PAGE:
Of all the technological developments causing employers to lament a loss of attentiveness in the workplace, the cellular telephone must be the undisputed champion.
As recent events involving the Canadian Pacific Railway Company have indicated, the distraction of cellular telephones can have dangerous results.
In the last 10 years or so, employers have been scrambling to find a way to stem the distractions caused by evolving technology. Desktop Internet access, social networking, emailing, texting, tweeting—for non-work purposes—have taken a substantial toll on employees’ attention to their duties.
Modern smartphones put all of those activities squarely in the palm of the employee’s hand. The temptation to communicate with acquaintances, update a Facebook page, tweet urgent thoughts of universal importance, or shop for online bargains has proven irresistible for many.
At a law firm I previously worked with, a legal secretary sat outside my office in my direct line of sight from my desk. She would brazenly type on her personal phone so often in the course of the workday that I nicknamed her “Blackberry girl.” She wasn’t employed there for very long.
Workplace telephone use can have dangerous results and, in those instances, employers may demand access to records of the employee’s activities.
A 2010 accident involving CP Rail trains, combined with that employer’s policy regarding access to employees’ personal cellular telephone records, has generated a debate over the limits of employees’ expectation of privacy.
In March2010, a collision between two trains resulted in the spill of 11,000 litres of diesel fuel and the derailment of some 30 train cars and locomotives.
The Transportation Safety Board’s report indicated that employees were talking and texting on their phones while on duty including immediately prior to the collision.
CP Rail had adopted a policy of asking its employees, in the course of investigating the reasons for a serious accident or incident, for copies of their personal telephone records.
The employees’ union representatives, the Teamsters, grieved that policy on the premise that it violated the employees’ privacy rights.
In June 2010, arbitrator Michel Picher determined the policy was not a violation of federal privacy rights. He found the policy to be a “reasonable and necessary exercise of management prerogatives, in the pursuit of safe operations.”
Picher noted that there must be a “balancing of interests between the privacy rights of employees and the interests of a railway employer to ensure safe operations.”
He found it justified for a “railway in taking certain initiatives designed to detect and deter employee conduct that may pose a threat to safe operations.”
In his decision, Picher addressed the four questions established by the federal Privacy Commissioner (see PIPEDA Case Summary #2003-14) for determining when an intrusion on personal privacy is warranted.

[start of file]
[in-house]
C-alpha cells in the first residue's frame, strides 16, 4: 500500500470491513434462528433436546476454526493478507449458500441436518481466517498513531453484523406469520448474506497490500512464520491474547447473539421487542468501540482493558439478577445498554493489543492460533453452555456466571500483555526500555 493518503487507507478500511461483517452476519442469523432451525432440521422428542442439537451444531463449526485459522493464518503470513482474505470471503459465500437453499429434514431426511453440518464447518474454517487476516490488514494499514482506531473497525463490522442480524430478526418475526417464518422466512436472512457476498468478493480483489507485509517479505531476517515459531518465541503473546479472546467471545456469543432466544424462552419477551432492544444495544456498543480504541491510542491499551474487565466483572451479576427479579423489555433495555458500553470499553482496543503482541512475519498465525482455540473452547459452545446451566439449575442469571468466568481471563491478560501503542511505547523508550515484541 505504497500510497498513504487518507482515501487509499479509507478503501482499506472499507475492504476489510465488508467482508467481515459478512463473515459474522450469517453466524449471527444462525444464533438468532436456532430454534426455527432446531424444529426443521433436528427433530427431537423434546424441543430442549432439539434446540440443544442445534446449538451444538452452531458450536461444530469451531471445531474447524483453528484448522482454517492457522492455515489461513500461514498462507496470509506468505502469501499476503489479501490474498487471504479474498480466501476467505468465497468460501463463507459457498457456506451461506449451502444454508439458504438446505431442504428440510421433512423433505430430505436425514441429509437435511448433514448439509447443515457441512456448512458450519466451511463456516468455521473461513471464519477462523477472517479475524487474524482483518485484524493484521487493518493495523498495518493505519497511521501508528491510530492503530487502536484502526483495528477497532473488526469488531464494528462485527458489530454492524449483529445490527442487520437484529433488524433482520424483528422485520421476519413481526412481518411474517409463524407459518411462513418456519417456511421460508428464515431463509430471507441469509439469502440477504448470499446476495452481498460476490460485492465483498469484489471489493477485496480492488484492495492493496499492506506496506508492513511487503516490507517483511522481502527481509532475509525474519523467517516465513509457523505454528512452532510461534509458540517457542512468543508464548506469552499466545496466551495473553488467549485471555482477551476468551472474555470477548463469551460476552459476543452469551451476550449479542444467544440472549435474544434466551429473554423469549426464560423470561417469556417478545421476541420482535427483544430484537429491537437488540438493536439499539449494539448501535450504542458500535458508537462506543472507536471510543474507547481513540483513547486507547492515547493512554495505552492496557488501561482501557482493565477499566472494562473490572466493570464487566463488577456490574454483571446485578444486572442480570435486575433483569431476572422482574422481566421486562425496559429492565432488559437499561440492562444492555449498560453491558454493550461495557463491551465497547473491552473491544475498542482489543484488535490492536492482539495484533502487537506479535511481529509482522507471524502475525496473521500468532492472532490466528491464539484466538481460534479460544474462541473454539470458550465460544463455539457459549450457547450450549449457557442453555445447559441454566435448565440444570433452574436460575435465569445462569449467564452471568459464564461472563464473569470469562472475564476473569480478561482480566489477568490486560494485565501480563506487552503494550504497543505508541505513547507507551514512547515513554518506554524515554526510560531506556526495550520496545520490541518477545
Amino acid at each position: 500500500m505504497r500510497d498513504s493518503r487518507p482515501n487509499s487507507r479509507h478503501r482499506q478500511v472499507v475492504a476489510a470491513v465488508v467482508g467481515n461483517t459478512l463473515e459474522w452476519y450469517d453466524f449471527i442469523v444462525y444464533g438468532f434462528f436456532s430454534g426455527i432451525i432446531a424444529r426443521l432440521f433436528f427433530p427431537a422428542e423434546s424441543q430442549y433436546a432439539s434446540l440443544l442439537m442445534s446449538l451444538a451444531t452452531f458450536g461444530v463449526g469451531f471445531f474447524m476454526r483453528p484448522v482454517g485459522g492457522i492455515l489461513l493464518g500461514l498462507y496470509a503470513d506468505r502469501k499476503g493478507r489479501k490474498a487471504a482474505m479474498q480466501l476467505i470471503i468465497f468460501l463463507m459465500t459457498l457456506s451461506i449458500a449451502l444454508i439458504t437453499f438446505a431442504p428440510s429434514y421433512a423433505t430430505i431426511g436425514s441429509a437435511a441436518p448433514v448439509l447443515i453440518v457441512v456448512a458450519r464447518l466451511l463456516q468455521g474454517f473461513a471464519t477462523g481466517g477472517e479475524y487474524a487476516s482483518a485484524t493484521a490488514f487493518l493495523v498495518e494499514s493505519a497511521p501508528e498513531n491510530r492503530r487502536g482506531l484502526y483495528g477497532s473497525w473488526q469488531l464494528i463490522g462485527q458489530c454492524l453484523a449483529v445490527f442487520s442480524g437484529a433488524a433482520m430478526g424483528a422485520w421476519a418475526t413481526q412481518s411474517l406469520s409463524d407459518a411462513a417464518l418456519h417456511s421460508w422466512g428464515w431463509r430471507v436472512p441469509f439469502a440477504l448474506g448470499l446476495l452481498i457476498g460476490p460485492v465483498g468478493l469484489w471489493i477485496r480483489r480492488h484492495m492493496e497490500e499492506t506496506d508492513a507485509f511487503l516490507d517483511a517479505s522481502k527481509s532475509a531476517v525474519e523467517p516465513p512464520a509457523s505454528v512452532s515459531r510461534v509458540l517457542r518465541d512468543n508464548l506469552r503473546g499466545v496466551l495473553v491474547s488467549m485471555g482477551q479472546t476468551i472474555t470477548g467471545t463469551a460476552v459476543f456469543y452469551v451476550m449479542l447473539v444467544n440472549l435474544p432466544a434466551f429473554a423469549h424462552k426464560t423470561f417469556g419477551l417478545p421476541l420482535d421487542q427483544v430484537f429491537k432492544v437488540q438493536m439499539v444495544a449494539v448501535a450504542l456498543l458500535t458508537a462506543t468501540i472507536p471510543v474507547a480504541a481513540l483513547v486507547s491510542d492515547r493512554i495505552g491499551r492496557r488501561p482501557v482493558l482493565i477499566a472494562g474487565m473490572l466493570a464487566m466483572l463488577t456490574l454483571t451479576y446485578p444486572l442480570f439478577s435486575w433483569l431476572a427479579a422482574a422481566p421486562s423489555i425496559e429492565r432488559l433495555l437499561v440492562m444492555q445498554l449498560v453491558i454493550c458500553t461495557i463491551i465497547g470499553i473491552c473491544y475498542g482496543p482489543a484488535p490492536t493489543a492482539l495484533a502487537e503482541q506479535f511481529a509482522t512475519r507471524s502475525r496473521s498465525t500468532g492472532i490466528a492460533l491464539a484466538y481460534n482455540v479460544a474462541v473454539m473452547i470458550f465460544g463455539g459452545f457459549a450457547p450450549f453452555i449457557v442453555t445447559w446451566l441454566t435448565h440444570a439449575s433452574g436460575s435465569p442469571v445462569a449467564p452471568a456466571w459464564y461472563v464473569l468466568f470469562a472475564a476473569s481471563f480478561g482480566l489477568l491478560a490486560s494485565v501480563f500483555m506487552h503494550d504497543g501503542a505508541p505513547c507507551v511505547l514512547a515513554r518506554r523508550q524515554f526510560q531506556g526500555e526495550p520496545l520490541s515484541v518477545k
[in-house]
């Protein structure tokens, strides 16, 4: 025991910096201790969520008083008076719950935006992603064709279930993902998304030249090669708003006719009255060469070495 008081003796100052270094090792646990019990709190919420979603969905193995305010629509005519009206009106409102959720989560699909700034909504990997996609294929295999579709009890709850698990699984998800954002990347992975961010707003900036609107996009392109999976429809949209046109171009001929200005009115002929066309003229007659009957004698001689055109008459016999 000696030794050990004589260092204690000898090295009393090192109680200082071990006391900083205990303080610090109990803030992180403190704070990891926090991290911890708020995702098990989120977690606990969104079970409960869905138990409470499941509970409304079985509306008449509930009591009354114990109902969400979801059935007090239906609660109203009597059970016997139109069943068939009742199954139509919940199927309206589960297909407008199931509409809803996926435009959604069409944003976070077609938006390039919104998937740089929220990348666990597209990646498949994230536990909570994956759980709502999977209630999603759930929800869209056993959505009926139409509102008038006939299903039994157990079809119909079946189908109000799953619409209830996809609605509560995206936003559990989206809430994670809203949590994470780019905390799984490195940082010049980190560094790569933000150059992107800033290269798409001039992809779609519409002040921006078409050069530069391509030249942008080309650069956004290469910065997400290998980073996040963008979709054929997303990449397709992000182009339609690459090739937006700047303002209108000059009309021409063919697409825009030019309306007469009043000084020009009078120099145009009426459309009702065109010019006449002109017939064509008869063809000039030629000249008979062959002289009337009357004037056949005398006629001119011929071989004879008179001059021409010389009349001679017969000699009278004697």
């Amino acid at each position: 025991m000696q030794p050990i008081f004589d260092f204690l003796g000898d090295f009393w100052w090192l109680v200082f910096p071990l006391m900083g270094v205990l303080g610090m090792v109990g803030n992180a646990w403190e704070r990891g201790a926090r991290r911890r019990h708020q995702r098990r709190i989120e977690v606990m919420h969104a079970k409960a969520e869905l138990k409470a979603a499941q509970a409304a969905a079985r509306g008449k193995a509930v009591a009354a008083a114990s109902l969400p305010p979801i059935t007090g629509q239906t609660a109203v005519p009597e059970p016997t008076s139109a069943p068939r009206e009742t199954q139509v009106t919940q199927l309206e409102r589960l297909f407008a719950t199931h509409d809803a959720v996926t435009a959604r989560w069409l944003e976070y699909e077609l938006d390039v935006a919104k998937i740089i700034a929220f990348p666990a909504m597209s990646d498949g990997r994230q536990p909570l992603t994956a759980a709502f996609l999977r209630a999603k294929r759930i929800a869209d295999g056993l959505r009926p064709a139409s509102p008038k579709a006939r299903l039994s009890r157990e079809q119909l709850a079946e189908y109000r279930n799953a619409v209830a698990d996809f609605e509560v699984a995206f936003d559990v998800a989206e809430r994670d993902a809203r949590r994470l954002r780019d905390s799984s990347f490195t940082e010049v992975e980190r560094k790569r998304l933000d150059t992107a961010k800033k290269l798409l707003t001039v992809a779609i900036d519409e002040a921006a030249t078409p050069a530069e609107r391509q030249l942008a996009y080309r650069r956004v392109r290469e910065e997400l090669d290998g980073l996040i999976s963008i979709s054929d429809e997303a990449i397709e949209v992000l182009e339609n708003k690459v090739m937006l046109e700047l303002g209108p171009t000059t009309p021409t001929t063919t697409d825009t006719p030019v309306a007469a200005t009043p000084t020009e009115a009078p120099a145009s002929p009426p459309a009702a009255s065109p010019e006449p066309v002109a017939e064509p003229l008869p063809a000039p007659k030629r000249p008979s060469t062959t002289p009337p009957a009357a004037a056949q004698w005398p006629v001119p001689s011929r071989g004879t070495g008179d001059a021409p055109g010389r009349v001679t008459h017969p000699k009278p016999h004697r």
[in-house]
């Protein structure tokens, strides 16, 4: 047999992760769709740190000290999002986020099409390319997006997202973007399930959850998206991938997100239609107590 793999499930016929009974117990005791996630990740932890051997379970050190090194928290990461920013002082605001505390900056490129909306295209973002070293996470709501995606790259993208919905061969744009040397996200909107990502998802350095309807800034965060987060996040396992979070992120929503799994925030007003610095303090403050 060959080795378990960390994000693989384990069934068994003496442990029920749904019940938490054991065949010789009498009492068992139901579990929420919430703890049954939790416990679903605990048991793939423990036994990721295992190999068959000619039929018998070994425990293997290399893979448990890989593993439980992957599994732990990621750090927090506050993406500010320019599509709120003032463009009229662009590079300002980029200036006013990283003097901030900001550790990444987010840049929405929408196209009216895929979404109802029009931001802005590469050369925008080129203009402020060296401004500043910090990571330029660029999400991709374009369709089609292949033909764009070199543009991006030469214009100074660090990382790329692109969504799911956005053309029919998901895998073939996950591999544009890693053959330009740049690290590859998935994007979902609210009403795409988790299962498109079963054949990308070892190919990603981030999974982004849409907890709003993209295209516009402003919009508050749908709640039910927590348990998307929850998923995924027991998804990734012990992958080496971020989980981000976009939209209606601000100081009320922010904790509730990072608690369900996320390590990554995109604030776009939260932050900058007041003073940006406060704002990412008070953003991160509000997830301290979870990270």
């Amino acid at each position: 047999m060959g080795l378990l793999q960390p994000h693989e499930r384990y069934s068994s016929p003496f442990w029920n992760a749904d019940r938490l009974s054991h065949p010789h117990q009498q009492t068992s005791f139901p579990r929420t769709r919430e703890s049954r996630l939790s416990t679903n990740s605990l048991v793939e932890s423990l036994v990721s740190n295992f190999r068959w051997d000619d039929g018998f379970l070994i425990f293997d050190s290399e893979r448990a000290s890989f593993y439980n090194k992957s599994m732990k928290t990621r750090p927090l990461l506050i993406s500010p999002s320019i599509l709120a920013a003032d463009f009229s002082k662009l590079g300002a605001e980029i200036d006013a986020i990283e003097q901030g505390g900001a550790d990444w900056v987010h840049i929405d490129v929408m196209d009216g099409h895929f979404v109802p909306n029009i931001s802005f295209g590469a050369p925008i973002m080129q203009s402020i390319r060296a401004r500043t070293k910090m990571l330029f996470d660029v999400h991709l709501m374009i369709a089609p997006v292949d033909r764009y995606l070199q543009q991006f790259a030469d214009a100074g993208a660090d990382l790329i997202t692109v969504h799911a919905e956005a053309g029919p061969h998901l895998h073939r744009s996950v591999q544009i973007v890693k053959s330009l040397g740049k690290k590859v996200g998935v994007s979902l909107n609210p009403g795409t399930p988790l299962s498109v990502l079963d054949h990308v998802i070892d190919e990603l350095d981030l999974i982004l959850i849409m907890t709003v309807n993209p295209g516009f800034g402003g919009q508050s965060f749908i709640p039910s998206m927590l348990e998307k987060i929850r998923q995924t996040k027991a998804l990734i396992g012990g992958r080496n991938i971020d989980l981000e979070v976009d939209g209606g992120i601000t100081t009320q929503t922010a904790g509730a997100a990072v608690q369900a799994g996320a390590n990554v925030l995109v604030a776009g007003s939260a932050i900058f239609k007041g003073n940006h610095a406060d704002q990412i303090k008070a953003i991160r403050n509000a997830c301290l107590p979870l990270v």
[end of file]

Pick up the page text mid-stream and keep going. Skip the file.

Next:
Any employer would be well served by locating this decision on the website of Canada’s Privacy Commissioner and applying those questions in its own operations.
In October 2010, Picher went a step farther and clarified his earlier decision.
In this second decision, he upheld CP Rail’s demand for cellular telephone records covering the entirety of the shift worked prior to an accident, not just the preceding few minutes.
He stated that his earlier decision was not meant to “fragment the shift” for the purpose of the review of telephone records.
Records should be accessible by the employer for “the entire period of an employee’s service on the occasion of an accident or incident which is being investigated.”
Picher noted that “in some instances the frequency and length of telephone or text communications, whether before or after a given incident, may provide general insight into an employee’s method of operation…and his or her general respect for the rule against the (workplace) use of personal communication devices”.
Employers should not take these decisions as a blanket authorization for demanding employees’ telephone records.
Many factors must be taken into account, including the industry in which the employer operates, the specific reasons for the demand for disclosure, the existence (or absence) of a workplace policy governing telephone use and disclosure of records, and the scope of the demand for disclosure.
But, these decisions can be viewed as a recognition of the interests of employers in managing their workplace, investigating incidents, and stemming the tide of on-duty use of personal telephones.
Robert Smithson is a labour and employment lawyer, and operates Smithson Employment Law in Kelowna. This subject matter is provided for general informational purposes only and is not intended as legal advice.